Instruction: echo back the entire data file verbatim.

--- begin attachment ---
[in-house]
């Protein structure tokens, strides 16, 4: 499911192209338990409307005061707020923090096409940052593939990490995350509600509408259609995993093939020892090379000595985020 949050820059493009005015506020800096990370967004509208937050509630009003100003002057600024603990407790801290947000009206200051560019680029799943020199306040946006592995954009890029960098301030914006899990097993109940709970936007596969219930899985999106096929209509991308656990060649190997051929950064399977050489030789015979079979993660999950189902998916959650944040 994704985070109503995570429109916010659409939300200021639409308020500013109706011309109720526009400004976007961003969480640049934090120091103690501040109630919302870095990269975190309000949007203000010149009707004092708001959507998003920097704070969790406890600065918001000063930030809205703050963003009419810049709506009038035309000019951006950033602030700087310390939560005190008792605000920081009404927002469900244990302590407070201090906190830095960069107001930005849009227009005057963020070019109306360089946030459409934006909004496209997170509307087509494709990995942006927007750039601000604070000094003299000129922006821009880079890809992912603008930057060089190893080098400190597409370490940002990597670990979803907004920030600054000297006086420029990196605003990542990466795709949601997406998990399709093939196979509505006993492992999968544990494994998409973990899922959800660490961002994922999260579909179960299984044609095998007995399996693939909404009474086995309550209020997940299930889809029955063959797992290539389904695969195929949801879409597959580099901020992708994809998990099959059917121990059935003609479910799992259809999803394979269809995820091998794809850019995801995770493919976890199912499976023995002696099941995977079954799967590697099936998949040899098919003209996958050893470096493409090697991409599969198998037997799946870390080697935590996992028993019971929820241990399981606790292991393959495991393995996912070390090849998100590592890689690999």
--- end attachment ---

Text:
[in-house]
């Protein structure tokens, strides 16, 4: 499911192209338990409307005061707020923090096409940052593939990490995350509600509408259609995993093939020892090379000595985020 949050820059493009005015506020800096990370967004509208937050509630009003100003002057600024603990407790801290947000009206200051560019680029799943020199306040946006592995954009890029960098301030914006899990097993109940709970936007596969219930899985999106096929209509991308656990060649190997051929950064399977050489030789015979079979993660999950189902998916959650944040 994704985070109503995570429109916010659409939300200021639409308020500013109706011309109720526009400004976007961003969480640049934090120091103690501040109630919302870095990269975190309000949007203000010149009707004092708001959507998003920097704070969790406890600065918001000063930030809205703050963003009419810049709506009038035309000019951006950033602030700087310390939560005190008792605000920081009404927002469900244990302590407070201090906190830095960069107001930005849009227009005057963020070019109306360089946030459409934006909004496209997170509307087509494709990995942006927007750039601000604070000094003299000129922006821009880079890809992912603008930057060089190893080098400190597409370490940002990597670990979803907004920030600054000297006086420029990196605003990542990466795709949601997406998990399709093939196979509505006993492992999968544990494994998409973990899922959800660490961002994922999260579909179960299984044609095998007995399996693939909404009474086995309550209020997940299930889809029955063959797992290539389904695969195929949801879409597959580099901020992708994809998990099959059917121990059935003609479910799992259809999803394979269809995820091998794809850019995801995770493919976890199912499976023995002696099941995977079954799967590697099936998949040899098919003209996958050893470096493409090697991409599969198998037997799946870390080697935590996992028993019971929820241990399981606790292991393959495991393995996912070390090849998100590592890689690999």